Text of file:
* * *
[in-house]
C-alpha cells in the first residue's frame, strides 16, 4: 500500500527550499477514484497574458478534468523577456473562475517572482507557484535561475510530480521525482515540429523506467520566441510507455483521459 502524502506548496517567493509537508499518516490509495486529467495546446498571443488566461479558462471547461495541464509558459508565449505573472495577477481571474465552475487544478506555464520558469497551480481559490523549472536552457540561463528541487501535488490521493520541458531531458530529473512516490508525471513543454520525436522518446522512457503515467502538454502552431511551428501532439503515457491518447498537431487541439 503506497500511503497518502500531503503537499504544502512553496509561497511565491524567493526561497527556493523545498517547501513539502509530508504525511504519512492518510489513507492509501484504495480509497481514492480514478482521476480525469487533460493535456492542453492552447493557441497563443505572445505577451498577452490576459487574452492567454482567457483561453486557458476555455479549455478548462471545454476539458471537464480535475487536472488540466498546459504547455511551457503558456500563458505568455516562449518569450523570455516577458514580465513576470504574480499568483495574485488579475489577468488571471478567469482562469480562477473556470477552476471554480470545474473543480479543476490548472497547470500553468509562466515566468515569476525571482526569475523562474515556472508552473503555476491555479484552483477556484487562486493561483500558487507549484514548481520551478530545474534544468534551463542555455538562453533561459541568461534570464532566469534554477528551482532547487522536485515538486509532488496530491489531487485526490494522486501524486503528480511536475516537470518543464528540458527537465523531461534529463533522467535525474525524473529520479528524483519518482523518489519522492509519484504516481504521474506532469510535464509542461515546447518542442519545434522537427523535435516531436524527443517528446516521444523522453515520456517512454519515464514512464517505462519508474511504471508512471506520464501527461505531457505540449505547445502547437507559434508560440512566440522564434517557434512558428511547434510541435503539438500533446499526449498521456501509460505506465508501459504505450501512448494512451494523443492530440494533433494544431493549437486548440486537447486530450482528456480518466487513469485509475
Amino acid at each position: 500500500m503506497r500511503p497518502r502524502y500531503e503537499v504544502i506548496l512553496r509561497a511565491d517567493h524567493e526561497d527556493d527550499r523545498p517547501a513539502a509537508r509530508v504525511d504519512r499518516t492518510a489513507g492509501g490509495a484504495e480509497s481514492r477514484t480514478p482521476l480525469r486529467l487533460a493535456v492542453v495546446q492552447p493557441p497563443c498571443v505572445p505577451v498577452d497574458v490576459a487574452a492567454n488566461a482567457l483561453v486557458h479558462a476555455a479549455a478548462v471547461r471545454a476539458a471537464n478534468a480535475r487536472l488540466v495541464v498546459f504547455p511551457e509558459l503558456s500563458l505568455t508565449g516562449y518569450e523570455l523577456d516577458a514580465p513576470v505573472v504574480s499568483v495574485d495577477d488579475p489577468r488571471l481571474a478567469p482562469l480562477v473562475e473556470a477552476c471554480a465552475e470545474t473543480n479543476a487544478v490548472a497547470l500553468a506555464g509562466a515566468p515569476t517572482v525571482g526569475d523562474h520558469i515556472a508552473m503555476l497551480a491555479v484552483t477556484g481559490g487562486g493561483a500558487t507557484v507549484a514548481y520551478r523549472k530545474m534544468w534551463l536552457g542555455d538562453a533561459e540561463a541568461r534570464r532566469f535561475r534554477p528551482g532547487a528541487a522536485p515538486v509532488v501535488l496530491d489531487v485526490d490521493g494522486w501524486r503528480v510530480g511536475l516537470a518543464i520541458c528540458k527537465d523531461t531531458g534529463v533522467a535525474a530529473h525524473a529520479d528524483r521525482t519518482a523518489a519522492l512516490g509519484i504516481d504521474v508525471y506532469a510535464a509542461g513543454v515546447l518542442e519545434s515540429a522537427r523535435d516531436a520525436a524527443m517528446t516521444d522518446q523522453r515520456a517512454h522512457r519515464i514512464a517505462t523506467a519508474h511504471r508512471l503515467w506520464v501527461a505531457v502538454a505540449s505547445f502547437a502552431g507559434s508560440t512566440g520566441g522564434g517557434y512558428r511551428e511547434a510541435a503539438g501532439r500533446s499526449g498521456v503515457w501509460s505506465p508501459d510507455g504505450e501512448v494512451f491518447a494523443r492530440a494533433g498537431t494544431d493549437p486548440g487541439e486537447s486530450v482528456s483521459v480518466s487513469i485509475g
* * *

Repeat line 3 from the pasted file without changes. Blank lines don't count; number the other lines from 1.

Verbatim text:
Amino acid at each position: 500500500m503506497r500511503p497518502r502524502y500531503e503537499v504544502i506548496l512553496r509561497a511565491d517567493h524567493e526561497d527556493d527550499r523545498p517547501a513539502a509537508r509530508v504525511d504519512r499518516t492518510a489513507g492509501g490509495a484504495e480509497s481514492r477514484t480514478p482521476l480525469r486529467l487533460a493535456v492542453v495546446q492552447p493557441p497563443c498571443v505572445p505577451v498577452d497574458v490576459a487574452a492567454n488566461a482567457l483561453v486557458h479558462a476555455a479549455a478548462v471547461r471545454a476539458a471537464n478534468a480535475r487536472l488540466v495541464v498546459f504547455p511551457e509558459l503558456s500563458l505568455t508565449g516562449y518569450e523570455l523577456d516577458a514580465p513576470v505573472v504574480s499568483v495574485d495577477d488579475p489577468r488571471l481571474a478567469p482562469l480562477v473562475e473556470a477552476c471554480a465552475e470545474t473543480n479543476a487544478v490548472a497547470l500553468a506555464g509562466a515566468p515569476t517572482v525571482g526569475d523562474h520558469i515556472a508552473m503555476l497551480a491555479v484552483t477556484g481559490g487562486g493561483a500558487t507557484v507549484a514548481y520551478r523549472k530545474m534544468w534551463l536552457g542555455d538562453a533561459e540561463a541568461r534570464r532566469f535561475r534554477p528551482g532547487a528541487a522536485p515538486v509532488v501535488l496530491d489531487v485526490d490521493g494522486w501524486r503528480v510530480g511536475l516537470a518543464i520541458c528540458k527537465d523531461t531531458g534529463v533522467a535525474a530529473h525524473a529520479d528524483r521525482t519518482a523518489a519522492l512516490g509519484i504516481d504521474v508525471y506532469a510535464a509542461g513543454v515546447l518542442e519545434s515540429a522537427r523535435d516531436a520525436a524527443m517528446t516521444d522518446q523522453r515520456a517512454h522512457r519515464i514512464a517505462t523506467a519508474h511504471r508512471l503515467w506520464v501527461a505531457v502538454a505540449s505547445f502547437a502552431g507559434s508560440t512566440g520566441g522564434g517557434y512558428r511551428e511547434a510541435a503539438g501532439r500533446s499526449g498521456v503515457w501509460s505506465p508501459d510507455g504505450e501512448v494512451f491518447a494523443r492530440a494533433g498537431t494544431d493549437p486548440g487541439e486537447s486530450v482528456s483521459v480518466s487513469i485509475g